We need future adults, not fragile snowflakes
Parents and educators alike increasingly complain that "high-stakes” testing in school causes too much stress for students and fails to provide a complete measure of their learning.
A few weeks ago at a meeting of the New Haven Public School Advocates organization, a city Board of Education member and pediatrician, Tamiko Jackson-McArthur, said the prospect of final exams and mastery tests gives students headaches and insomnia. "High-stakes testing does not take into account the social well-being of children,” Jackson-McArthur said, adding that she does not permit her children to take such tests. She echoed calls for less formal and more opinion-based measures of learning.
Of course there now may be far more stress on everybody than an occasional test imposes, what with school suspended everywhere amid the virus epidemic and children stuck at home all day with parents or relatives, who in turn are stuck with them all day. But if those "high-stakes" tests are abolished and there are no test scores, only a teacher's evaluation of whether a student did well with book reports or a science fair project, the tendency may be to conclude that − as in Lake Wobegon − all students are above average.
For without "high-stakes” tests there will be no verifiable and comparable measures of learning in basic subjects. Teachers are already under great administrative and political pressure not to fail anyone, and Connecticut's main educational policy long has been social promotion. School systems no longer have the political strength to uphold standards.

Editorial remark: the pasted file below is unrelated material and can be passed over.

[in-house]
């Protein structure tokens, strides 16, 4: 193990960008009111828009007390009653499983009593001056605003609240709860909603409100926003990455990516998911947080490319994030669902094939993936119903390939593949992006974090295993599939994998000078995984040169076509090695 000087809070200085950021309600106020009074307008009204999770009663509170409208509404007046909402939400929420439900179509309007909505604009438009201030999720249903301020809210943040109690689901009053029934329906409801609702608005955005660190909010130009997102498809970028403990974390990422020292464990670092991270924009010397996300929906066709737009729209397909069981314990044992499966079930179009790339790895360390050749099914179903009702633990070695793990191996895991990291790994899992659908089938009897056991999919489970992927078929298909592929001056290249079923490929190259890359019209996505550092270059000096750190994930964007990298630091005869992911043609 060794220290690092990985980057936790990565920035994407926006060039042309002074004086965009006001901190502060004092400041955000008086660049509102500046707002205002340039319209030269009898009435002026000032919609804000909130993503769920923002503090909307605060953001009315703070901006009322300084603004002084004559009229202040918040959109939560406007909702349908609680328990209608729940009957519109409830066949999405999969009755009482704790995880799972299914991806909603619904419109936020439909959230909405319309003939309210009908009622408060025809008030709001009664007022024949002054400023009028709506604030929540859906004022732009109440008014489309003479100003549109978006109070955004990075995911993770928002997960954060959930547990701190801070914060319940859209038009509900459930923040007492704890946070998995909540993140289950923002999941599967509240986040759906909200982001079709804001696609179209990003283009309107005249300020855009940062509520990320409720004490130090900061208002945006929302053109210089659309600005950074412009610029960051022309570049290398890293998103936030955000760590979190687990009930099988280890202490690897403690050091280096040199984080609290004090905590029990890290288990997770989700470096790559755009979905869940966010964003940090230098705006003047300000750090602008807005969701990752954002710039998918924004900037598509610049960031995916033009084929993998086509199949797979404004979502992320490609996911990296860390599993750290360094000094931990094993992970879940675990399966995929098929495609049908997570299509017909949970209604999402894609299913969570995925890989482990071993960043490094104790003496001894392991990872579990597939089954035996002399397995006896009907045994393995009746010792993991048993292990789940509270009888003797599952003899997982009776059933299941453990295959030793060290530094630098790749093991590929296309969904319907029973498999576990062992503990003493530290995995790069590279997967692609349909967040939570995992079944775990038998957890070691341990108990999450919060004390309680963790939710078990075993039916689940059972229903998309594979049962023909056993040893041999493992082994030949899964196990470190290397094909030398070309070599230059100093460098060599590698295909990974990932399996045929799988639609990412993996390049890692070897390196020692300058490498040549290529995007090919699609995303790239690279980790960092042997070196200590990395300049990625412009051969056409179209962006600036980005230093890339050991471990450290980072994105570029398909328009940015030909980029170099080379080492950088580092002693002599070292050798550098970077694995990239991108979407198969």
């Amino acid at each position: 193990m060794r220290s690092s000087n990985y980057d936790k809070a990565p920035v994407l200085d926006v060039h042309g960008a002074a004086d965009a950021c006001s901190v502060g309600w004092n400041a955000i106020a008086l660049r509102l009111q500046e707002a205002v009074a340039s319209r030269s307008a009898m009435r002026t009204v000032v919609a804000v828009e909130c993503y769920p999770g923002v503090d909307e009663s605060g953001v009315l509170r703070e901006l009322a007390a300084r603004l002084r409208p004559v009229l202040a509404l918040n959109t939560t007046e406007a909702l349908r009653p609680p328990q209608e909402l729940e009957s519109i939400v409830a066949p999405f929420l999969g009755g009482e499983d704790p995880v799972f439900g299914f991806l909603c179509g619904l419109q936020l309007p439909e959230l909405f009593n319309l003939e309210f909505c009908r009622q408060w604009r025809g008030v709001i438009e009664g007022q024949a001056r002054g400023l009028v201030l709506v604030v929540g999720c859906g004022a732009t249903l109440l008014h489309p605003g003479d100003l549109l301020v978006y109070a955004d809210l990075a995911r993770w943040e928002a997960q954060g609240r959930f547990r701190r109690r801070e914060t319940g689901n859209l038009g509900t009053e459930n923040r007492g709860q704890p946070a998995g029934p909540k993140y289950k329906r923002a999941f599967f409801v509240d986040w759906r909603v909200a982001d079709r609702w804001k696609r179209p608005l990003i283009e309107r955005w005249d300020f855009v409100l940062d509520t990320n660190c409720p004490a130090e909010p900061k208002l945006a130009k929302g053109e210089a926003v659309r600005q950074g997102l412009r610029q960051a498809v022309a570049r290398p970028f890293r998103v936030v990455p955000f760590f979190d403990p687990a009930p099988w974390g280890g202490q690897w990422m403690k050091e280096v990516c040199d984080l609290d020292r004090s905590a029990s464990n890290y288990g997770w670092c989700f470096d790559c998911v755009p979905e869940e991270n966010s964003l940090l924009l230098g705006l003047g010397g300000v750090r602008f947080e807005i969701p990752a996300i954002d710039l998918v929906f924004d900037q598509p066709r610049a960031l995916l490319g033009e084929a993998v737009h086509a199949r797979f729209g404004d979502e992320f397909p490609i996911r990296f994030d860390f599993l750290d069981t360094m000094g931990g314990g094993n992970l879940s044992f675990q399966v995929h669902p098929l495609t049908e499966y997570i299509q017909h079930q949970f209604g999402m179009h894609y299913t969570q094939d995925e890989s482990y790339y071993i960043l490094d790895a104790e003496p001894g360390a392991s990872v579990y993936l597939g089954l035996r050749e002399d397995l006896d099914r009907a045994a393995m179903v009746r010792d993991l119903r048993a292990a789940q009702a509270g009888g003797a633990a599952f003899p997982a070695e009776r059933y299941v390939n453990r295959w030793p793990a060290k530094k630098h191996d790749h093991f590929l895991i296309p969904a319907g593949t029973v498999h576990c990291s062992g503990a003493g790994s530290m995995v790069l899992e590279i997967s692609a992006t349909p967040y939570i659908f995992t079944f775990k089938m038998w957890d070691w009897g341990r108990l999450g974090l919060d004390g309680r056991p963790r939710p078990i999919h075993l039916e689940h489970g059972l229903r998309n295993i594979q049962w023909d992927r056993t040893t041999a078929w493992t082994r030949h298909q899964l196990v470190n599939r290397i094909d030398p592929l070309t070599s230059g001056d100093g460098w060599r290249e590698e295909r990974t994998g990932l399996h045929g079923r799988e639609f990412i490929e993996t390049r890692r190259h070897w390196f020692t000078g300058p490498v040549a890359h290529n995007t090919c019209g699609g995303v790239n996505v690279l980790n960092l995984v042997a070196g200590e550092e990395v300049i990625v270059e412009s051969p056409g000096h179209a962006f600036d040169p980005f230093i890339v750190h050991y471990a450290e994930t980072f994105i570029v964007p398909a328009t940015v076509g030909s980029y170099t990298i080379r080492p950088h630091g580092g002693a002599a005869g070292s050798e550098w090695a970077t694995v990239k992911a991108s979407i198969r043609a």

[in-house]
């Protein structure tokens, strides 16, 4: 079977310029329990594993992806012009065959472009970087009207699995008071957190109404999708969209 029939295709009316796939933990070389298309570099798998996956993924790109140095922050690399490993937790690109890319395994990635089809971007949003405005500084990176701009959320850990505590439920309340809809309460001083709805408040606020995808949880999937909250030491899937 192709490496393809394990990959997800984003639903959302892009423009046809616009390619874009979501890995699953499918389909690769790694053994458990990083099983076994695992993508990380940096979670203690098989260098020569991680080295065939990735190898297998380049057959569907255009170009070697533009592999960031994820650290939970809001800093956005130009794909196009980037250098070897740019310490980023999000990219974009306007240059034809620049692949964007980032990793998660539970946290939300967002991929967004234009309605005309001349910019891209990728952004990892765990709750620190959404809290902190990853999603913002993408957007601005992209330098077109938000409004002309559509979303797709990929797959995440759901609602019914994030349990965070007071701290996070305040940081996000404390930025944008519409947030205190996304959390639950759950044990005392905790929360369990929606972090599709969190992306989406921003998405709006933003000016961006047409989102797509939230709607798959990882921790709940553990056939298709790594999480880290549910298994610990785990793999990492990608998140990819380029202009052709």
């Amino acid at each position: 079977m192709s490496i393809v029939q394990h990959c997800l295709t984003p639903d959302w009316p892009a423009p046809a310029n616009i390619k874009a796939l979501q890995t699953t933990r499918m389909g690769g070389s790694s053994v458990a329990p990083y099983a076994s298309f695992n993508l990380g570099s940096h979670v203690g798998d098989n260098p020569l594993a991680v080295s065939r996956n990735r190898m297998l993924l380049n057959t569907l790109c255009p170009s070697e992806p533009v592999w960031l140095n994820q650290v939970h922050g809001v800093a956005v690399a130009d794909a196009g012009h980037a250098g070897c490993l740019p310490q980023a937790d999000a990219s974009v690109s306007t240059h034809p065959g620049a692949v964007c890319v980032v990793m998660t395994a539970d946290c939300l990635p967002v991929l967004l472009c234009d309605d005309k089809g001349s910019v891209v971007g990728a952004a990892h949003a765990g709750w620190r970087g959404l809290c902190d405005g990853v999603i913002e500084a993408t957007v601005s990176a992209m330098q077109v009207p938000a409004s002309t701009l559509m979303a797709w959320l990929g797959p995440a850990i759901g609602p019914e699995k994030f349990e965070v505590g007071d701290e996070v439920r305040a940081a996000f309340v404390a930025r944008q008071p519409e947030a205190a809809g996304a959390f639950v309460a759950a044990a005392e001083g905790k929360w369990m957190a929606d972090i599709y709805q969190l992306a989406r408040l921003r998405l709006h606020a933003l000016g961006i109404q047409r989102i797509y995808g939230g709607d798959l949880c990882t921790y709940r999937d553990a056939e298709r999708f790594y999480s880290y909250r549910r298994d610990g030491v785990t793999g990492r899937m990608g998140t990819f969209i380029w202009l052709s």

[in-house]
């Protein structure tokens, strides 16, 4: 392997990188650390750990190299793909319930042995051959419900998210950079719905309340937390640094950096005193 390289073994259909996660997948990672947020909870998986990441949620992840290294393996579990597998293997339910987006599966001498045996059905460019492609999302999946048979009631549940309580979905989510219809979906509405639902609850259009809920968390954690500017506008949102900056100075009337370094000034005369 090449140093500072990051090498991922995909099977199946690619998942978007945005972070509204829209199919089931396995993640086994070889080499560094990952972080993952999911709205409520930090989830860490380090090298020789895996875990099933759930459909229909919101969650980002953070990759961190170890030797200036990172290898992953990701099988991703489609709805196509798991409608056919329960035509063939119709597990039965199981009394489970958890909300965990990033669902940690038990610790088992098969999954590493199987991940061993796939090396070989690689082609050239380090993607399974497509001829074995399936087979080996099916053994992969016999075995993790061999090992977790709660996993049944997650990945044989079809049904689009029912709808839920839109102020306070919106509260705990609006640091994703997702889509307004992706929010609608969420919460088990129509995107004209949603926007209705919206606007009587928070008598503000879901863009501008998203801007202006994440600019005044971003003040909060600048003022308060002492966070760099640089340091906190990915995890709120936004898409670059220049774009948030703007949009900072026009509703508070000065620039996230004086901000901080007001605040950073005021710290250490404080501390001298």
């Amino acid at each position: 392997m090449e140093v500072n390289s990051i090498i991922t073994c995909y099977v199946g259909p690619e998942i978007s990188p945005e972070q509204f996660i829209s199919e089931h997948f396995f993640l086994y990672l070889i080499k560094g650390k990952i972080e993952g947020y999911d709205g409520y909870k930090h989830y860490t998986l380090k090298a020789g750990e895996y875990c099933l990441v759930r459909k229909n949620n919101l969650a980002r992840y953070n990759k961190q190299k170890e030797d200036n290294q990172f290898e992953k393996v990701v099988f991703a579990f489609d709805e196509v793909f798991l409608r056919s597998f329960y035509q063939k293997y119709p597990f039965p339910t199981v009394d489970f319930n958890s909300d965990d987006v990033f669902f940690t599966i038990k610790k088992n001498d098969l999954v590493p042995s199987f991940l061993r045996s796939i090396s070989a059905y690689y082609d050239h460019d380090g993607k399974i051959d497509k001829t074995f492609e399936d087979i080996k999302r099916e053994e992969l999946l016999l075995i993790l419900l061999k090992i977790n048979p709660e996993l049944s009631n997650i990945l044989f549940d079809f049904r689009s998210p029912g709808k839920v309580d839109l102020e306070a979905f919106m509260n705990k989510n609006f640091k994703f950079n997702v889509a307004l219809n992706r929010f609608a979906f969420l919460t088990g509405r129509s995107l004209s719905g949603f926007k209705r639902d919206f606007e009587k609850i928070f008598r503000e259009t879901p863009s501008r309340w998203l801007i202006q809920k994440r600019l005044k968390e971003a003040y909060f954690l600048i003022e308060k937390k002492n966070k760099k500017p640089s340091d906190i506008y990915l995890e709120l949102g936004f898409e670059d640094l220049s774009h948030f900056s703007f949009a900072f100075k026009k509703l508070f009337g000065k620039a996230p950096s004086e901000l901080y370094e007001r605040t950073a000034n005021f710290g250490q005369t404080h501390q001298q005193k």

While students may get anxious as a "high-stakes” test approaches, why shouldn't they become so? Life itself sometimes involves high stakes and requires an ability to handle stress. Gaining that ability is what growing up is about, since Mommy and Daddy won't be around forever.
Besides, in a system of social promotion, how much stress can there really be? It may be impossible for any Connecticut student to get to third or fourth grade without realizing that his learning or lack of it has no bearing on his advancement. By high school most students have realized that not only will they be graduated even if they learn nothing but also, if they desire it, they will be promoted to a community college or state university where they can take remedial high school courses, just as most freshmen in Connecticut's community colleges and state universities do.
Mastery tests, college entrance examinations, and other standardized tests are not perfect but they are probably the most comprehensive educational measures possible. These measures long have been conveying poor performance, and if the risk of stress to students is to be eliminated, what incentive will many students have to perform any better?
That so many high school and even college graduates these days are skilled for little more than menial employment argues powerfully for more anxiety in education, not less.
Of course it is easy for those who have already endured the trials of school and growing up to disparage the anxiety of today's students. Not all today's grown-ups are as educated as they should be.
They may remember Alice Cooper singing (screaming, really) 50 years ago, "School's out forever!” Amid the virus shutdown they may wonder: "Why couldn't they have done it before we got too old to enjoy it?"
Chris Powell is a columnist for the Journal Inquirer in Manchester.
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